STOCKHOLM—European leaders gathering in Brussels this week are trying to chart a course out of the quagmire of the euro crisis by looking at options for greater European integration. The discussions over unity, however, are expected to be hampered by the deep divisions in approach that still exist among member states.
On Tuesday, President of the European Economic and Social Committee (EESC) Staffan Nilsson urged leaders to come to a decision on a “master plan for Europe.”
“Either the eurozone—with Europe in its wake—will make the quantum leap in integration or it will break apart,” he said in a statement.
European Council President Herman Van Rompuy is pushing for a European banking union that would pool sovereign debt by issuing eurobonds. Countries like France, Spain, and Italy are behind the plan, whereas German Chancellor Angela Merkel is its biggest opponent.
The Netherlands is also opposed to it. Britain has so far taken a kind of middle ground, being positive toward a eurozone banking union but, as a non-euro EU member, not intending to participate.
Among non-euro European Union members, such as Sweden and the Czech Republic, the plan has also registered dissent. They too would also be affected by a banking union in which all EU countries would take responsibility for each other’s debts and countries that fail to live up to their responsibilities would lose parts of their economic sovereignty to the EU.
Thomas Persson, associate professor at the Department of Government at Sweden’s Uppsala University, thinks pursing such a path could erode democracy in Europe.
“Increased economic cooperation may happen at the expense of a weakened democracy,” said Persson on Thursday.
“Citizens in most countries aren’t calling for more of Europe. These calls come from the elite in Brussels. Taking further steps toward increased integration without support from the citizens of Europe could undermine the whole EU project and lead to more division between countries,” he said.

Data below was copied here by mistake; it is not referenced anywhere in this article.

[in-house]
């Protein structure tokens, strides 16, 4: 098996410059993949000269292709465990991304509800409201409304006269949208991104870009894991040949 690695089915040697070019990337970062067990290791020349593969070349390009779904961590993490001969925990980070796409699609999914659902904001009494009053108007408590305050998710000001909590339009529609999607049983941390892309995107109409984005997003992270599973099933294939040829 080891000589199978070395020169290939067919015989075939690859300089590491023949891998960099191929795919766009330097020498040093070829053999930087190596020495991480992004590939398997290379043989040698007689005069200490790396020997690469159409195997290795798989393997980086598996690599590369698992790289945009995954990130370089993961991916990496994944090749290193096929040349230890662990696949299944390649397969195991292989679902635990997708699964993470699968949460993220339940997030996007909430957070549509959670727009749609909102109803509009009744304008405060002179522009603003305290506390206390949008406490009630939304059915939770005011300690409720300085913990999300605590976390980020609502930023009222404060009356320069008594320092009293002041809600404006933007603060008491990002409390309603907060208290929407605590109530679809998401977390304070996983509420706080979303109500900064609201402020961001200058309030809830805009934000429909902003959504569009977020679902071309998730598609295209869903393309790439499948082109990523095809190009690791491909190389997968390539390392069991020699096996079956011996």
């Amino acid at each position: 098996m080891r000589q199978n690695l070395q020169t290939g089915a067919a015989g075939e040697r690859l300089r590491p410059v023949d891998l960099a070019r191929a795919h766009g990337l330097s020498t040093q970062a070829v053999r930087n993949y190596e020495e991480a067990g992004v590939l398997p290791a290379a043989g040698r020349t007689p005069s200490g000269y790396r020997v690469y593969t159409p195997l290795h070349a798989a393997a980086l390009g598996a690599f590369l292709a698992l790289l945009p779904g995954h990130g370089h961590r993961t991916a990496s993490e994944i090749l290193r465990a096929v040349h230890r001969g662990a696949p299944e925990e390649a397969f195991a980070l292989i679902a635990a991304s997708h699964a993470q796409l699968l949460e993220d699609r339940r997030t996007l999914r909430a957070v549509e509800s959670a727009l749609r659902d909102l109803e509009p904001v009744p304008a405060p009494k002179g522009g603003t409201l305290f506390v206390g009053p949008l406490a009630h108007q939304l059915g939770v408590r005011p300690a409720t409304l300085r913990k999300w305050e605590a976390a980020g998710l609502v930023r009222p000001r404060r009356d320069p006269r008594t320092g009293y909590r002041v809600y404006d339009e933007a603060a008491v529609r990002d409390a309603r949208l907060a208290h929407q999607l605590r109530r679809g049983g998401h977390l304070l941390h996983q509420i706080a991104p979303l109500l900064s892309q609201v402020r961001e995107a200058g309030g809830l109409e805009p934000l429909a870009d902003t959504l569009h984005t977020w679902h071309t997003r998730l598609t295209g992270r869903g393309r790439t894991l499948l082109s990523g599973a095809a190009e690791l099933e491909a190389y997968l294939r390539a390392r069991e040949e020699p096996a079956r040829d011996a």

And division is indeed already great. Germany, the main engine of the eurozone, is pushing for a political union with more guarantees for fiscal discipline, while other countries want to see the aforementioned banking union and eurobonds.
Persson is not optimistic about arriving at common ground during two days of meetings, June 28–29.
“My expectations are very limited. I think the countries are too far apart,” he said.
It has been argued by euroskeptics that the euro was created and promoted by the evil and the foolish, meaning that some believed against common sense that it would be a success in its current form, while others knew it would not, and used it as a means to force the increased integration that is now being discussed in the wake of the common currency’s first major crisis.
Persson thinks reality is more complex, however:
“A monetary union without a fiscal union was a full-scale experiment, and went against previous experience. We are paying the price for that now. I doubt, however, that the biggest supporters of further integration actually saw this as a way to force things in their direction,” he said.
“I think they wanted a closer collaboration already at the time of the Maastricht Treaty, but they had to back down. The EU always develops by way of compromise.”
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